The Somatic Connection  |   May 2014
How Much of Your Low Back Pain Is Really in Your Head?
Author Affiliations
  • Hollis H. King, DO, PhD
    University of Wisconsin School of Medicine and Public Health, Madison
Article Information
The Somatic Connection   |   May 2014
How Much of Your Low Back Pain Is Really in Your Head?
The Journal of the American Osteopathic Association, May 2014, Vol. 114, 406-407. doi:
The Journal of the American Osteopathic Association, May 2014, Vol. 114, 406-407. doi:
Bialosky JE, George SZ, Horn ME, Price DD, Staud R, Robinson ME. Spinal manipulative therapy-specific changes in pain sensitivity in individuals with low back pain [published online October 27, 2013]. J Pain. 2014;15(2):136-148. doi:10.1016/j.jpain.2013.10.005.  
Probably the most noted mind-body physician whose treatment for patients with low back pain is solely based on psychological interventions is John E. Sarno, MD.1,2 Sarno's treatment is a form of psychotherapy that requires the patient to confront any emotional issues associated with the pain. It is reported that patients who successfully complete his program become and remain pain free. The mind-body connection is also an important aspect of osteopathic medicine; the first tenet of osteopathic medical philosophy is, “The body is a unit; the person is a unity of body, mind, and spirit.”3 
A phenomenon closely related to the mind-body connection is the placebo effect. Researchers in the Department of Physical Therapy at the University of Florida have made strides toward understanding how the placebo effect may affect pain sensitivity. 
A total of 110 participants were recruited by means of advertisement. Participants were included in the study if they were experiencing low back pain with worse pain in the previous 24 hours rated as 4 or greater on a 0- to 10-point scale. Participants were randomly assigned to receive standard spinal manipulative therapy (SMT), placebo SMT, enhanced placebo SMT, or no treatment. In the SMT group, participants received a low back manipulation similar to the osteopathic manipulative treatment technique lumbar roll, which was applied bilaterally while the patient was in the lateral recumbent position. The placebo SMT participants received a maneuver involving a “thrust,” which was performed while the patient was supine in a neutral position. This maneuver was believed to have no beneficial effect. The participants in the standard SMT and placebo SMT groups were told that they would receive “either a studied SMT or a placebo intervention.” In the enhanced SMT group, the participants received the same placebo maneuver as the placebo SMT participants, but they were told, “The manual therapy technique you will receive has been shown to significantly reduce low back pain in some people.” The no-treatment control group sat silently for 5 minutes during the initial session. The standard SMT and placebo SMT interventions were repeated 6 times over a 2-week period.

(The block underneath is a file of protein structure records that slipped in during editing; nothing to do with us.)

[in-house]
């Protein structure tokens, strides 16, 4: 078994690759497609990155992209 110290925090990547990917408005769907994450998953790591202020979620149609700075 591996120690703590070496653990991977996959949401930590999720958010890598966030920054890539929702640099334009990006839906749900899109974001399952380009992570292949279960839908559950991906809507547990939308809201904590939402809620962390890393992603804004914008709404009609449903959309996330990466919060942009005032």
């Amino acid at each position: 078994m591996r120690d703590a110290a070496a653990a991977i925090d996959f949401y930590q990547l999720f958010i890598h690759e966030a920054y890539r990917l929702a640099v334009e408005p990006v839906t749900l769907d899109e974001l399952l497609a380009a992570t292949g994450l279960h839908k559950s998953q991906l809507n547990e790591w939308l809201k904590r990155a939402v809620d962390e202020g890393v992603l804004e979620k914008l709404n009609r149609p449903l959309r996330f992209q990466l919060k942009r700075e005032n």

Outcome measures included mechanical pain sensitivity determined using pressure algometry, a visual analog scale, the Oswestri Disability Index, and thermal pain sensitivity. Immediately after intervention, the standard SMT participants demonstrated a reduction in pain sensitivity on most measures, with statistically significant differences found for thermal pain sensitivity (P≤.05). However, the outstanding finding and the focus of this research was an apparent central sensitization phenomenon, or preclinical effect: Compared with the other groups, the enhanced placebo SMT participants reported statistically significantly greater participant satisfaction. 
This study showed that suggestion enhanced perceived benefit of similar procedures and patient satisfaction. In a like manner, greater empathy is associated with positive clinical outcomes and patient satisfaction, and osteopathic medical students have been shown to have more empathy than other medical students.4 I contend from my clinical experience that osteopathic physicians also have high levels of empathy, which manifests in generally better clinical outcomes and constitutes a major element of the osteopathic difference. 
Sarno JE. Mind Over Back Pain. New York, NY: Berkley Trade; 1982.
Sarno JE. Healing Back Pain: The Mind-Body Connection. New York, NY: Grand Central Publishing; 1991.
Tenets of osteopathic medicine. American Osteopathic Association website. Accessed March 13, 2014.
Calabrese LH, Bianco JA, Mann D, Massello D, Hojat M. Correlates and changes in empathy and attitudes toward interprofessional collaboration in osteopathic medical students. J Am Osteopath Assoc. 2013;113(12):898-907. doi:10.7556/jaoa.2013.068. [CrossRef] [PubMed]